Ceremonies honoring law enforcement officers who died in the line of duty last year continue through the weekend from the nation’s capital.
Eleven local fallen law enforcement officers’ names were engraved on the National Law Enforcement Officers Memorial, including two Nassau County deputies.
Agencies from Northeast Florida gathered with others from across the nation in D.C. to pay tribute to those who gave the ultimate sacrifice.
The honorees included Nassau County deputies Joshua Moyers and Jack Gwynes.
Moyers was shot and killed during a traffic stop. Gwynes died battling COVID-19.
“It is very emotional going through these events because it’s just like you’re relieving the incident over again. But it’s something that we need to do and support their families and make sure they’re never forgotten,” said Nassau County Sheriff Bill Leeper.
Moyers’ and Gwynes’ names were engraved on a wall at the National Law Enforcement Officers Memorial.
In total 619 names were added and recognized during Friday’s candlelight vigil.
“Last night’s candlelight vigil was unbelievably powerful,” said Nassau County Sheriff’s Office Director of Public Affairs Ashley Spicer. “They listed off over 600 names of men and women who have died this year in the line of duty. And it was just very special for the families -- emotional but very touching.”
Among the honors, the Police Unity Tour.
“This is the fourth year that I rode with the Police Unity Tour,” said one person who peddled by bike over 250 miles in honor of police officers. “Every year we do it to honor everyone of the officers, the 2,300 names on that wall, and this year made it extra special because of Josh and Jack. Their names are now being added to this wall here, and the biggest thing we do is raise money so their names will never be forgotten.”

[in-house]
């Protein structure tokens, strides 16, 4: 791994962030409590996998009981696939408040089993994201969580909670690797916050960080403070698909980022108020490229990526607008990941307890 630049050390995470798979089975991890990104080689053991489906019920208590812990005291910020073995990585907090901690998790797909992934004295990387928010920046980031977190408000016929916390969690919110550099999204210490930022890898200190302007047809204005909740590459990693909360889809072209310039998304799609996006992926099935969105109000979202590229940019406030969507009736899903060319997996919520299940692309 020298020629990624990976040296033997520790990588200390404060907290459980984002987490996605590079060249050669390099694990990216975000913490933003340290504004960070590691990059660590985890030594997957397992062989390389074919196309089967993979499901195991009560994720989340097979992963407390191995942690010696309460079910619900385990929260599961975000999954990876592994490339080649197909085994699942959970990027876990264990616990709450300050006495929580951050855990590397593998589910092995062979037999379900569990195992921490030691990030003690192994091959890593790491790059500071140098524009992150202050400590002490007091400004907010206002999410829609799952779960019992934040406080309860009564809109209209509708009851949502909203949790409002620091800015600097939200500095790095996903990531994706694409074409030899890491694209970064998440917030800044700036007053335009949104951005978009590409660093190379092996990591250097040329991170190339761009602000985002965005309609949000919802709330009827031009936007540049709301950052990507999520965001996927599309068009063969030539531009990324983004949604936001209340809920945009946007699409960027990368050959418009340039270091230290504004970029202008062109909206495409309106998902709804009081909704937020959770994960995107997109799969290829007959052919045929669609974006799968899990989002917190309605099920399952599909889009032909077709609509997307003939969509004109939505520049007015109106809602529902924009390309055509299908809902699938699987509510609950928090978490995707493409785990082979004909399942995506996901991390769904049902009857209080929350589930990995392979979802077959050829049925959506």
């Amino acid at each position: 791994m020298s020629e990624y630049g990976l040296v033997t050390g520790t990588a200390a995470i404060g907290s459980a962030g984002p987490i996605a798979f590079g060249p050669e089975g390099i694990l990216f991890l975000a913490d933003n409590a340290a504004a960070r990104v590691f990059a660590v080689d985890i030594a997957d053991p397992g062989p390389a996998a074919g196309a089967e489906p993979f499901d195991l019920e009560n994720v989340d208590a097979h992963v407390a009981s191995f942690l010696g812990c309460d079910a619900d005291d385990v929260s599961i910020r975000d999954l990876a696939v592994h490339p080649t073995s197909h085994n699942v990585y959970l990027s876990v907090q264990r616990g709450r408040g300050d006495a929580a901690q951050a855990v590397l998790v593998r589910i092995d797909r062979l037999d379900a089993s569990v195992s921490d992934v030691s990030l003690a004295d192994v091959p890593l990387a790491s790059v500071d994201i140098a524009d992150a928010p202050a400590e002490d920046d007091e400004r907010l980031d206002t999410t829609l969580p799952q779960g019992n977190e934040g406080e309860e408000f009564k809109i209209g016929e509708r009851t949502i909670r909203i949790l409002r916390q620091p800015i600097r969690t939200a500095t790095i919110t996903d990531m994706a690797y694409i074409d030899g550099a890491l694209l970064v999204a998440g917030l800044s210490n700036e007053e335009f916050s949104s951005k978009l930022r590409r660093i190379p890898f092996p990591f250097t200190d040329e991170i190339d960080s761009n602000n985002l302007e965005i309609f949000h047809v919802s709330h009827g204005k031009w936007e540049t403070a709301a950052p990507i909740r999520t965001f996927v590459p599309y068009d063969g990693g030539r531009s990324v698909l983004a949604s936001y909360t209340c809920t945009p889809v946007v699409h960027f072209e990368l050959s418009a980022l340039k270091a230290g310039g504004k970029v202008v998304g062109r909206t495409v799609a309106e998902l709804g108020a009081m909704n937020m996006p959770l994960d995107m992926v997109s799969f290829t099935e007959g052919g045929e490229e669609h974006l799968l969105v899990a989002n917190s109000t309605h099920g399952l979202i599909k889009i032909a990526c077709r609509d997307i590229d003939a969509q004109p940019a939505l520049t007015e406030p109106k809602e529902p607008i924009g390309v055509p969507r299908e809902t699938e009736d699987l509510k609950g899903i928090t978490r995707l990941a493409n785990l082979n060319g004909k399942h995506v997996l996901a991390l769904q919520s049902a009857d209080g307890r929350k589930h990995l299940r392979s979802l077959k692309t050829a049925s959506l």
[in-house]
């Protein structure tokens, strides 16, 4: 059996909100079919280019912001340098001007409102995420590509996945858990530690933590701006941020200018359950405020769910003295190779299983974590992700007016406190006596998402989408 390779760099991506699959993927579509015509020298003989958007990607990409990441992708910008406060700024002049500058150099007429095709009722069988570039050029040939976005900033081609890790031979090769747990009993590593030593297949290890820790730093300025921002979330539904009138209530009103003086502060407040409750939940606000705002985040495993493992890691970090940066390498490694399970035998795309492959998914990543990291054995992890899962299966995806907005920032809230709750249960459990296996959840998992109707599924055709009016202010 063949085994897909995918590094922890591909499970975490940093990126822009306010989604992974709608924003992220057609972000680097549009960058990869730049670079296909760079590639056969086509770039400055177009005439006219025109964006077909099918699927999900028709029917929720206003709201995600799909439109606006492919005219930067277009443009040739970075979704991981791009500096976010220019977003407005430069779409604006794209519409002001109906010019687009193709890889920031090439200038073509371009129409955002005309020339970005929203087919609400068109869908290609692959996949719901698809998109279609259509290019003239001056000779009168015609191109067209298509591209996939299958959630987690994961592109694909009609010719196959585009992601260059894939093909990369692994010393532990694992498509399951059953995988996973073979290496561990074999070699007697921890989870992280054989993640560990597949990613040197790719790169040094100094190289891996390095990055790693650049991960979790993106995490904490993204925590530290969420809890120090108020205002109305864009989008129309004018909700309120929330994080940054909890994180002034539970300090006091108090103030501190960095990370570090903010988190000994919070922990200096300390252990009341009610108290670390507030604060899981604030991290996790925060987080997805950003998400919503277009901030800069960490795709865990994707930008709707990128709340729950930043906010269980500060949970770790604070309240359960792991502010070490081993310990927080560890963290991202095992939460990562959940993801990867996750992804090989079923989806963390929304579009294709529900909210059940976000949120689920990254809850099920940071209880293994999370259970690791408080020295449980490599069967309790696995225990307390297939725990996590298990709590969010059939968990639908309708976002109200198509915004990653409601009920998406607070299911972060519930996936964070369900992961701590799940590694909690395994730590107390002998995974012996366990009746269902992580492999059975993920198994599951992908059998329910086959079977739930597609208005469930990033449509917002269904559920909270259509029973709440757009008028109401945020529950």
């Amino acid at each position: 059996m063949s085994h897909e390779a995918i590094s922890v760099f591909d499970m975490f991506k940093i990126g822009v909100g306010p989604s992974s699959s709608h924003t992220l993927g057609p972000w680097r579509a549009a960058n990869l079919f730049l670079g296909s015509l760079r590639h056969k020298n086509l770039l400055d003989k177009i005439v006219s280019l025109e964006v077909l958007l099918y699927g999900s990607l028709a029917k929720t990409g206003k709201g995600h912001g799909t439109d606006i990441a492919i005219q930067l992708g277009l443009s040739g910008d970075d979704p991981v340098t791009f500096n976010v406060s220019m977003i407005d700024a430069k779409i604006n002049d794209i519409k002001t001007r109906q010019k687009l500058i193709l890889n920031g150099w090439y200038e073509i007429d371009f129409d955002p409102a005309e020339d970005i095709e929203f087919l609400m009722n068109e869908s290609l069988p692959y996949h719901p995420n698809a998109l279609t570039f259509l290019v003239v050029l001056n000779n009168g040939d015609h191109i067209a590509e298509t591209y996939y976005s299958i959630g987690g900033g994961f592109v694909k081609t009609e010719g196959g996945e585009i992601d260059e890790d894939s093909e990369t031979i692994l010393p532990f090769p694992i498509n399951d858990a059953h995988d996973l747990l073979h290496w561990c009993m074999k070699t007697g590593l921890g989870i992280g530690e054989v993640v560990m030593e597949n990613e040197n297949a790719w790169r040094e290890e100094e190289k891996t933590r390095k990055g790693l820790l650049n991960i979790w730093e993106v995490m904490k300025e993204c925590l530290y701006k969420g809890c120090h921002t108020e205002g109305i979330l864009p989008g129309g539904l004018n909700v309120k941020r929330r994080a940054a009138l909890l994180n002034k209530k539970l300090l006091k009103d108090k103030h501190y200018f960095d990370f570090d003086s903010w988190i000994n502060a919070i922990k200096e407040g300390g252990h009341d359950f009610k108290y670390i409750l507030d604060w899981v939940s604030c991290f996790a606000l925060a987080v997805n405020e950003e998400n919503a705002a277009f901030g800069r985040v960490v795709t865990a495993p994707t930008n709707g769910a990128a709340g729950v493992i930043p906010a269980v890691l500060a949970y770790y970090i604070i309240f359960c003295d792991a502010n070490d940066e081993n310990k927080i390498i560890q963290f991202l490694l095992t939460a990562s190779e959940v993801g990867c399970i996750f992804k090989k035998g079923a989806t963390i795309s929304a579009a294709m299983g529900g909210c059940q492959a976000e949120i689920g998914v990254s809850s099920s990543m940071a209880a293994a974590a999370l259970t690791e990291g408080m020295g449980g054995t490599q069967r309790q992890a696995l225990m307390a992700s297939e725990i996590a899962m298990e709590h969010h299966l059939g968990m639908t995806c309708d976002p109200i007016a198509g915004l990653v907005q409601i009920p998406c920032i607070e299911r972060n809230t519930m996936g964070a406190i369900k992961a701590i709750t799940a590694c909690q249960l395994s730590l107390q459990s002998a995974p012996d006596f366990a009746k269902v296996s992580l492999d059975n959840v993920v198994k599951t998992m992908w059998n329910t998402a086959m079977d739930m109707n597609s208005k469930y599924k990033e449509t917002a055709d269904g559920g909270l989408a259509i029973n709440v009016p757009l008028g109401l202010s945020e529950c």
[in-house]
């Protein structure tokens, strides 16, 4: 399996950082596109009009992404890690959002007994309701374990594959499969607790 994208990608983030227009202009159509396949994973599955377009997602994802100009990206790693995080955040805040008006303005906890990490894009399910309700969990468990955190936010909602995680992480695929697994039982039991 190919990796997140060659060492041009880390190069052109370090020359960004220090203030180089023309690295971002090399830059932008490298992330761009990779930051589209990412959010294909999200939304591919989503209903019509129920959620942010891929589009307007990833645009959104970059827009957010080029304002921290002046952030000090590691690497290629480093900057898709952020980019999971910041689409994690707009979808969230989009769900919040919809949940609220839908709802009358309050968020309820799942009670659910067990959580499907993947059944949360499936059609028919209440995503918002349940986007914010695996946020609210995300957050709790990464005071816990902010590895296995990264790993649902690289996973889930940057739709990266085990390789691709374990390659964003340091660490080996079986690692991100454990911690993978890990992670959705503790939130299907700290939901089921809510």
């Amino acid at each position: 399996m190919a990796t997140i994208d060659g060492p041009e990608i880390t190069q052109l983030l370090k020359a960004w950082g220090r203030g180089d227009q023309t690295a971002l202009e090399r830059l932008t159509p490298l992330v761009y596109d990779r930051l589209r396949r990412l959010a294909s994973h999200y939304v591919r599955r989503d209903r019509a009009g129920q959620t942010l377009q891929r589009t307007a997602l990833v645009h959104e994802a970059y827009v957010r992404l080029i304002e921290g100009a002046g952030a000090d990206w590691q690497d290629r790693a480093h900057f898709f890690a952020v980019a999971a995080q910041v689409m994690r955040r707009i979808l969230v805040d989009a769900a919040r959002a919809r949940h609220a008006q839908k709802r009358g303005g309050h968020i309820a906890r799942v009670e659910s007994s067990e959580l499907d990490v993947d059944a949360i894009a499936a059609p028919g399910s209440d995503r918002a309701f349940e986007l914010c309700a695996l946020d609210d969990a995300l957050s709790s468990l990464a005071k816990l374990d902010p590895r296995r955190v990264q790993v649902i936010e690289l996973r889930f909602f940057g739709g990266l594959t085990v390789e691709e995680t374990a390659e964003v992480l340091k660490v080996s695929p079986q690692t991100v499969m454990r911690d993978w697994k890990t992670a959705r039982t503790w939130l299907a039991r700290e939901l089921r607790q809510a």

According to the National Law Enforcement Officers Memorial Fund, 472 officers were killed in 2021 -- the most ever to be added to the memorial in a single year. Of those deaths, 319 were COVID-19-related.
An additional 147 officers died in previous years, and their deaths had not been previously documented until the Memorial Fund’s research staff and a team of volunteers confirmed their record of law enforcement service.
With the additional names added this year, there are 23,229 officers’ names engraved on the memorial.
As a form of tribute, Moyers’ patrol SUV is also in DC. It’s painted to honor officers who have died in the line of duty -- and will be used by the department’s honor guard. It’s a mark of respect that will live on forever.
President Joe Biden and First Lady Jill Biden will honor law enforcement officers who lost their lives in the line of duty in 2021 at the National Peace Officers’ Memorial Service beginning at noon Sunday.
Below are the names of the area law enforcement officers who were added. Plaques were also placed inside the National Law Enforcement Museum.
- Nassau County Sheriff’s Office Deputy Joshua Moyers, who was shot and killed during a traffic stop.
- Nassau County Sheriff’s Office Deputy Jack Gwynes, a court baliff who died after battling COVID-19.
- Jacksonville Sheriff’s Office Auxiliary Sgt. Lou Livatino, who died after a battle with COVID-19.
- St. Johns County Sheriff’s Office Deputy Jody Hull, who died after battling COVID-19.
- Flagler County Sheriff’s Office Deputy Paul Luciano, who died from complications of COVID-19.
- Flagler County Sheriff’s Office Deputy Francisco Celico, who died in 2011.
- Bunnell Police Department Officer Dominic Guida, who suffered a cardiac event during a training event with the Flagler County Sheriff’s Office and died.
- Clay County Sheriff’s Office Deputy Clint Seagle, who died after a long battle with COVID-19.
- Jacksonville Beach Police Department Sgt. Dan Watts, who died from COVID-19 complications.
- Green Cove Springs Police Department Chief Derek Asdot, who died following a battle with COVID-19.
- Waycross Police Department Detective Rodney Davis, who died from COVID-19 complications.